Quite apart from the freakishness and paranoia of this obsession with our personal lives, the data-grab tells you a lot about the government's new attitude to us.
In this country it used to be that government and officials saw themselves as the servants of the people. During the last decade, that has all changed. The government and higher officials have come to regard themselves as the embodiment of the state while we - the poor bloody public, have been reduced to little more than awkward units of management.
How else are we to explain the official contempt for our privacy and our freedoms and our rights?
You may ask where Parliament has been in all this. Well, nowhere is the answer despite the brave efforts of democrats in all parties. Parliament was sidelined by Blair and his party managers who did everything they could to suppress the debate on the vital issues of freedom, rights and privacy.
This is why I and many others believe that the only answer is a new privacy act, entrenched with a Bill of Rights and set beyond the grasp of Home Secretaries who do not understand this country's traditions of rights and freedoms.
Tony Blair's administration lowered the noose over our free society. Under Gordon Brown it is about to tighten.
Linked to the ID cards database, to all the records being merged in the Transformational Government programme, to the logs of your movement home and abroad, to the web of street CCTV and local government surveillance, this single measure on communications data will mark the end of our free society as we know it.
Forget free protest, free expression and free movement.
Forget any idea of a free country of free individuals.
Forget the "land of liberty"
We are about to witness the inauguration of an era of total and unwavering surveillance.
But you can hear a pin drop.
We the British have let this happen without debate, without marches, without protest, without - it seems - the slightest qualm or anxiety.
Where is the biting satire?
Where is the outrage of the intelligentsia?
Where is the media?
This lack of protest, this meekness of spirit in Britain worries and angers me in equal measure. But you know what makes me even angrier- it is the profoundly pessimistic view of this country that these laws and decrees embody. Labour's cynicism and negativity about our country is the most contemptible part of its administration, and I am afraid that we have all to some degree bought this account of ourselves - that we are not fit to run our own lives without being watched, monitored, chivvied and punished every second of the day.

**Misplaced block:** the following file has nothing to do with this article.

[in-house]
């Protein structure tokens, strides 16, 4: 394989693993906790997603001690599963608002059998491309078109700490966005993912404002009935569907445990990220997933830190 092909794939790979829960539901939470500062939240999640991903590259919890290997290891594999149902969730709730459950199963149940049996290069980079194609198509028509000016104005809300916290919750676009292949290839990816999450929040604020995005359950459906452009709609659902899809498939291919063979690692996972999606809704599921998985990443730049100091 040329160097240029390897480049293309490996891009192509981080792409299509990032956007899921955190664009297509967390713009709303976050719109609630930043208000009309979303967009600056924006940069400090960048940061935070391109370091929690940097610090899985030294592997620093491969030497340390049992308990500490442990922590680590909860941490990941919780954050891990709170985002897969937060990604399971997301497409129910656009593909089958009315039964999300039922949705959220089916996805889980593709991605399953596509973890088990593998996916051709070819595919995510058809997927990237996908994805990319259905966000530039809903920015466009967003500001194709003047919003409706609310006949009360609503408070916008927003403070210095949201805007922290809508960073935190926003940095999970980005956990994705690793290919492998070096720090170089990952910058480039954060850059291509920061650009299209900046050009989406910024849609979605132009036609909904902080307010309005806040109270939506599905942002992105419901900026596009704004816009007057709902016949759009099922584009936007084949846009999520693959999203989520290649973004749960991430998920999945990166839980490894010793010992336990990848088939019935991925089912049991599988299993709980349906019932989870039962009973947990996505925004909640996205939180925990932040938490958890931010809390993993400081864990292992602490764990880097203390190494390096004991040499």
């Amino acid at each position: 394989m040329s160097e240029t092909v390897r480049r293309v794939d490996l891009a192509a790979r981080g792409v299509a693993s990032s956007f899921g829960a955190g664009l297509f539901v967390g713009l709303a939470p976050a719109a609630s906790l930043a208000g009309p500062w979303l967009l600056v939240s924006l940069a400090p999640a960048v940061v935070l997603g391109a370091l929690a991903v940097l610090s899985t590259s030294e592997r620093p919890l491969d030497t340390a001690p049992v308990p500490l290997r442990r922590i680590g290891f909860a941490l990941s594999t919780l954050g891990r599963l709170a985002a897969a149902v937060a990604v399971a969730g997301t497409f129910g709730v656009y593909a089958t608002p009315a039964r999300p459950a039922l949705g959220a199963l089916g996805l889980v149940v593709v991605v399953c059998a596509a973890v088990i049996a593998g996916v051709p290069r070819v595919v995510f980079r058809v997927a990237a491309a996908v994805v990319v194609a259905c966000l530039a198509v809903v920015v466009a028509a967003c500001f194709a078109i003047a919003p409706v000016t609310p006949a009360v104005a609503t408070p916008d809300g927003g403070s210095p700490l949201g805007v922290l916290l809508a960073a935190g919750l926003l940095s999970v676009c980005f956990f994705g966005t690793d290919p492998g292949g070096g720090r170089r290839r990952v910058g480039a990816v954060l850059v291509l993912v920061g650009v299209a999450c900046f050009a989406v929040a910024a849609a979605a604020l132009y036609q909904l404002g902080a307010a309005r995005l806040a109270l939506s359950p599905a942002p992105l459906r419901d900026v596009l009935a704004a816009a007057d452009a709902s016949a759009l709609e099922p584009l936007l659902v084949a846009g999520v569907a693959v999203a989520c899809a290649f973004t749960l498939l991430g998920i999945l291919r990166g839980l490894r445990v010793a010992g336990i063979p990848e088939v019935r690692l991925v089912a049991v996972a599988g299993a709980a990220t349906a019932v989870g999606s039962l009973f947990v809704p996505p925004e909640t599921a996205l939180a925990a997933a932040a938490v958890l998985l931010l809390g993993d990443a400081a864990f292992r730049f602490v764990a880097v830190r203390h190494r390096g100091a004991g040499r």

But this society is still greater than anything Labour's imagination is capable of conceiving.
Now we have to fight for a new account of ourselves and to assert our freedoms; fight like the French who have come out solidly against a government decree on July 1 which announced a huge database called EDVIGE which will contain details of people "who are active in politics or labour unions, who play a significant institutional, economic, social or religious role", or who are "likely to breach public order." President Sarkozy has announced a review and already scaled back the database. The fight goes on in France.
In Voltaire's time the English had a lot to teach the French about freedom. Now it is their turn to remind us what we once stood for. If they can resist the database, so should we.
So let the struggle begin here.
That means making this issue a part of your everyday life. Talk about it with your friends. Use the media, get in touch with your MP - especially if you live in Labour and Tory constituencies and, yes, start protesting. We need to get on the streets and challenge every part of this programme to make us slaves of the database.
I thank you for asking me to speak at your rally this evening and I end with this thought.
Every generation that is born into a free society has a sacred duty. That is to pass that free society on to the next generation, perhaps enhanced but certainly in tact. Unless we take action now we will be the first generation in hundreds of years of struggle to fail in that duty.